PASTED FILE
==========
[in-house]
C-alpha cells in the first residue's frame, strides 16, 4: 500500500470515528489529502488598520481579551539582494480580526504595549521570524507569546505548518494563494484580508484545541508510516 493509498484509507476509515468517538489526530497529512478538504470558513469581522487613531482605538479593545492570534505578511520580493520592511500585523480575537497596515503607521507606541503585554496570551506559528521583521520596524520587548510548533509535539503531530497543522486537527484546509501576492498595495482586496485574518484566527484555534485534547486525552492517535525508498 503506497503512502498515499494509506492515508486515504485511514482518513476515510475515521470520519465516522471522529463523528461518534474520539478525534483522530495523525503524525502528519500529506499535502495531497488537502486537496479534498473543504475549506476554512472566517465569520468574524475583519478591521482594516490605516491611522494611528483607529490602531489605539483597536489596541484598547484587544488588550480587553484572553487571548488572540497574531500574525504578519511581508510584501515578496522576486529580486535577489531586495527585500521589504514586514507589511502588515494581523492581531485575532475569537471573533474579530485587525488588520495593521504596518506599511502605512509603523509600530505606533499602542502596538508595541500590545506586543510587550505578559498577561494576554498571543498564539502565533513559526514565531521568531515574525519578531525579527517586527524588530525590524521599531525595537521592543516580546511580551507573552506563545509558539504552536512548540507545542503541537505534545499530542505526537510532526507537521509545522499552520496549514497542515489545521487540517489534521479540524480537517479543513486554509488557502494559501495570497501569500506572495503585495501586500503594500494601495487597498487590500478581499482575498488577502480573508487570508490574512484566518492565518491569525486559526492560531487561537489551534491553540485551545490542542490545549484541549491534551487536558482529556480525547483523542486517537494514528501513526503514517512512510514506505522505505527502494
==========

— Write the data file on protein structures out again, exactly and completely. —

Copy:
[in-house]
C-alpha cells in the first residue's frame, strides 16, 4: 500500500470515528489529502488598520481579551539582494480580526504595549521570524507569546505548518494563494484580508484545541508510516 493509498484509507476509515468517538489526530497529512478538504470558513469581522487613531482605538479593545492570534505578511520580493520592511500585523480575537497596515503607521507606541503585554496570551506559528521583521520596524520587548510548533509535539503531530497543522486537527484546509501576492498595495482586496485574518484566527484555534485534547486525552492517535525508498 503506497503512502498515499494509506492515508486515504485511514482518513476515510475515521470520519465516522471522529463523528461518534474520539478525534483522530495523525503524525502528519500529506499535502495531497488537502486537496479534498473543504475549506476554512472566517465569520468574524475583519478591521482594516490605516491611522494611528483607529490602531489605539483597536489596541484598547484587544488588550480587553484572553487571548488572540497574531500574525504578519511581508510584501515578496522576486529580486535577489531586495527585500521589504514586514507589511502588515494581523492581531485575532475569537471573533474579530485587525488588520495593521504596518506599511502605512509603523509600530505606533499602542502596538508595541500590545506586543510587550505578559498577561494576554498571543498564539502565533513559526514565531521568531515574525519578531525579527517586527524588530525590524521599531525595537521592543516580546511580551507573552506563545509558539504552536512548540507545542503541537505534545499530542505526537510532526507537521509545522499552520496549514497542515489545521487540517489534521479540524480537517479543513486554509488557502494559501495570497501569500506572495503585495501586500503594500494601495487597498487590500478581499482575498488577502480573508487570508490574512484566518492565518491569525486559526492560531487561537489551534491553540485551545490542542490545549484541549491534551487536558482529556480525547483523542486517537494514528501513526503514517512512510514506505522505505527502494